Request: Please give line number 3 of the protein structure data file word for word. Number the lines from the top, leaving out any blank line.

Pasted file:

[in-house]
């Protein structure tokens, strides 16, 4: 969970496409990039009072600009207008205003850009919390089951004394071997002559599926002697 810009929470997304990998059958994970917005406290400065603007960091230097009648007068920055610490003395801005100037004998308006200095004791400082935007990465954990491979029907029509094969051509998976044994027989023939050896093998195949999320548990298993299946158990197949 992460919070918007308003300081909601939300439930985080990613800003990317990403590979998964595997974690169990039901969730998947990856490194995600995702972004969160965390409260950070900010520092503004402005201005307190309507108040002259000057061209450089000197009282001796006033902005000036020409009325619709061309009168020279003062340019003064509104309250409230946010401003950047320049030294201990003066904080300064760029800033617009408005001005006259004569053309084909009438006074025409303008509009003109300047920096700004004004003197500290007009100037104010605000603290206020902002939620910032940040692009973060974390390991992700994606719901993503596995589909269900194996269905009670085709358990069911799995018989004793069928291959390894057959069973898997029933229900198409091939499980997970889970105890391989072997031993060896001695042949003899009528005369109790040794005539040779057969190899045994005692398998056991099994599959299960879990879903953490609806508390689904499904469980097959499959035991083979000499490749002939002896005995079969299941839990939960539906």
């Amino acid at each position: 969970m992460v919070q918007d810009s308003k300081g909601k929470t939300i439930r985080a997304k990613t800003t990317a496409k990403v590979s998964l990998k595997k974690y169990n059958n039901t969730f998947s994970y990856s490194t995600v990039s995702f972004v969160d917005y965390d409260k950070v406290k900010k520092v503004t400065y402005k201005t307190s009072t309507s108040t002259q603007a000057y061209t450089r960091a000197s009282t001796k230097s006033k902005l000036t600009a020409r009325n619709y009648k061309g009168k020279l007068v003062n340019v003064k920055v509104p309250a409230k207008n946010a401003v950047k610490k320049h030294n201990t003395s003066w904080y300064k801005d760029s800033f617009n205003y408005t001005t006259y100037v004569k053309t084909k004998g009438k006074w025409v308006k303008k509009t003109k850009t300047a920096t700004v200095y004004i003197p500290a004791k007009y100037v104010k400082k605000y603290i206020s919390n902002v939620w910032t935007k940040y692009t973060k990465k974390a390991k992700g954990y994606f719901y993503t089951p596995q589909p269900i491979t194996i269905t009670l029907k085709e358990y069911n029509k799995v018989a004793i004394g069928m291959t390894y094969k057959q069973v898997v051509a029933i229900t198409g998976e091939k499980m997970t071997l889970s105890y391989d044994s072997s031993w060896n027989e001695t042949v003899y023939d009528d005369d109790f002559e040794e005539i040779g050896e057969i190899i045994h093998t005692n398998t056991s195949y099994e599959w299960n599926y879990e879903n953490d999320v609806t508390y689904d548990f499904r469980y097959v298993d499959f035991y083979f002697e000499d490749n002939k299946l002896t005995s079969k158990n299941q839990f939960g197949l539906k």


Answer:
């Amino acid at each position: 969970m992460v919070q918007d810009s308003k300081g909601k929470t939300i439930r985080a997304k990613t800003t990317a496409k990403v590979s998964l990998k595997k974690y169990n059958n039901t969730f998947s994970y990856s490194t995600v990039s995702f972004v969160d917005y965390d409260k950070v406290k900010k520092v503004t400065y402005k201005t307190s009072t309507s108040t002259q603007a000057y061209t450089r960091a000197s009282t001796k230097s006033k902005l000036t600009a020409r009325n619709y009648k061309g009168k020279l007068v003062n340019v003064k920055v509104p309250a409230k207008n946010a401003v950047k610490k320049h030294n201990t003395s003066w904080y300064k801005d760029s800033f617009n205003y408005t001005t006259y100037v004569k053309t084909k004998g009438k006074w025409v308006k303008k509009t003109k850009t300047a920096t700004v200095y004004i003197p500290a004791k007009y100037v104010k400082k605000y603290i206020s919390n902002v939620w910032t935007k940040y692009t973060k990465k974390a390991k992700g954990y994606f719901y993503t089951p596995q589909p269900i491979t194996i269905t009670l029907k085709e358990y069911n029509k799995v018989a004793i004394g069928m291959t390894y094969k057959q069973v898997v051509a029933i229900t198409g998976e091939k499980m997970t071997l889970s105890y391989d044994s072997s031993w060896n027989e001695t042949v003899y023939d009528d005369d109790f002559e040794e005539i040779g050896e057969i190899i045994h093998t005692n398998t056991s195949y099994e599959w299960n599926y879990e879903n953490d999320v609806t508390y689904d548990f499904r469980y097959v298993d499959f035991y083979f002697e000499d490749n002939k299946l002896t005995s079969k158990n299941q839990f939960g197949l539906k």